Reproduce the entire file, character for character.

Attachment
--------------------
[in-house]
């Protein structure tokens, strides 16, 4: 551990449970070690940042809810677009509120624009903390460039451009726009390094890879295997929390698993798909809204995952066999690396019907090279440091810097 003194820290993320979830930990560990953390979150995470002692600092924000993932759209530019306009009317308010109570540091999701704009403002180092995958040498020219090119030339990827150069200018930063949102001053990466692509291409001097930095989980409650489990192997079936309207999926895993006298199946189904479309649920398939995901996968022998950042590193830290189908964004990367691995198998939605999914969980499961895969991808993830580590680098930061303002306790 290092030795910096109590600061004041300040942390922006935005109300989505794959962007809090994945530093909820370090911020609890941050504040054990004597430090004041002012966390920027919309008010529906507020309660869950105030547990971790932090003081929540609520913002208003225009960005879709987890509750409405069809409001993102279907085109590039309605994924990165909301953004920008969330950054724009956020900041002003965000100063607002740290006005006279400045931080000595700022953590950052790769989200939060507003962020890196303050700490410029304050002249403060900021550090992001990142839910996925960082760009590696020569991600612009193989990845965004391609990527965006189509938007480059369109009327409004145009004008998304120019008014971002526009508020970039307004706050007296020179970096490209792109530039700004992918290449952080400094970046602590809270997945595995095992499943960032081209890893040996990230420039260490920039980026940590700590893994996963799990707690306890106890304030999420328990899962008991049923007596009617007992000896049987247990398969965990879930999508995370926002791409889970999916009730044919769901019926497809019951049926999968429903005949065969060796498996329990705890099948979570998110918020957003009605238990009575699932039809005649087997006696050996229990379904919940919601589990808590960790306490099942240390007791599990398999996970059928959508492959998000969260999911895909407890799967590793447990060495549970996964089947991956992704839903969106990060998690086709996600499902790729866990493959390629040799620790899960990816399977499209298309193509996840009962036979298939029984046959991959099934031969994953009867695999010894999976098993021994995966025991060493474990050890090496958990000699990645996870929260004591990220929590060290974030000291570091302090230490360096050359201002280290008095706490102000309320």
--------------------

[in-house]
């Protein structure tokens, strides 16, 4: 551990449970070690940042809810677009509120624009903390460039451009726009390094890879295997929390698993798909809204995952066999690396019907090279440091810097 003194820290993320979830930990560990953390979150995470002692600092924000993932759209530019306009009317308010109570540091999701704009403002180092995958040498020219090119030339990827150069200018930063949102001053990466692509291409001097930095989980409650489990192997079936309207999926895993006298199946189904479309649920398939995901996968022998950042590193830290189908964004990367691995198998939605999914969980499961895969991808993830580590680098930061303002306790 290092030795910096109590600061004041300040942390922006935005109300989505794959962007809090994945530093909820370090911020609890941050504040054990004597430090004041002012966390920027919309008010529906507020309660869950105030547990971790932090003081929540609520913002208003225009960005879709987890509750409405069809409001993102279907085109590039309605994924990165909301953004920008969330950054724009956020900041002003965000100063607002740290006005006279400045931080000595700022953590950052790769989200939060507003962020890196303050700490410029304050002249403060900021550090992001990142839910996925960082760009590696020569991600612009193989990845965004391609990527965006189509938007480059369109009327409004145009004008998304120019008014971002526009508020970039307004706050007296020179970096490209792109530039700004992918290449952080400094970046602590809270997945595995095992499943960032081209890893040996990230420039260490920039980026940590700590893994996963799990707690306890106890304030999420328990899962008991049923007596009617007992000896049987247990398969965990879930999508995370926002791409889970999916009730044919769901019926497809019951049926999968429903005949065969060796498996329990705890099948979570998110918020957003009605238990009575699932039809005649087997006696050996229990379904919940919601589990808590960790306490099942240390007791599990398999996970059928959508492959998000969260999911895909407890799967590793447990060495549970996964089947991956992704839903969106990060998690086709996600499902790729866990493959390629040799620790899960990816399977499209298309193509996840009962036979298939029984046959991959099934031969994953009867695999010894999976098993021994995966025991060493474990050890090496958990000699990645996870929260004591990220929590060290974030000291570091302090230490360096050359201002280290008095706490102000309320």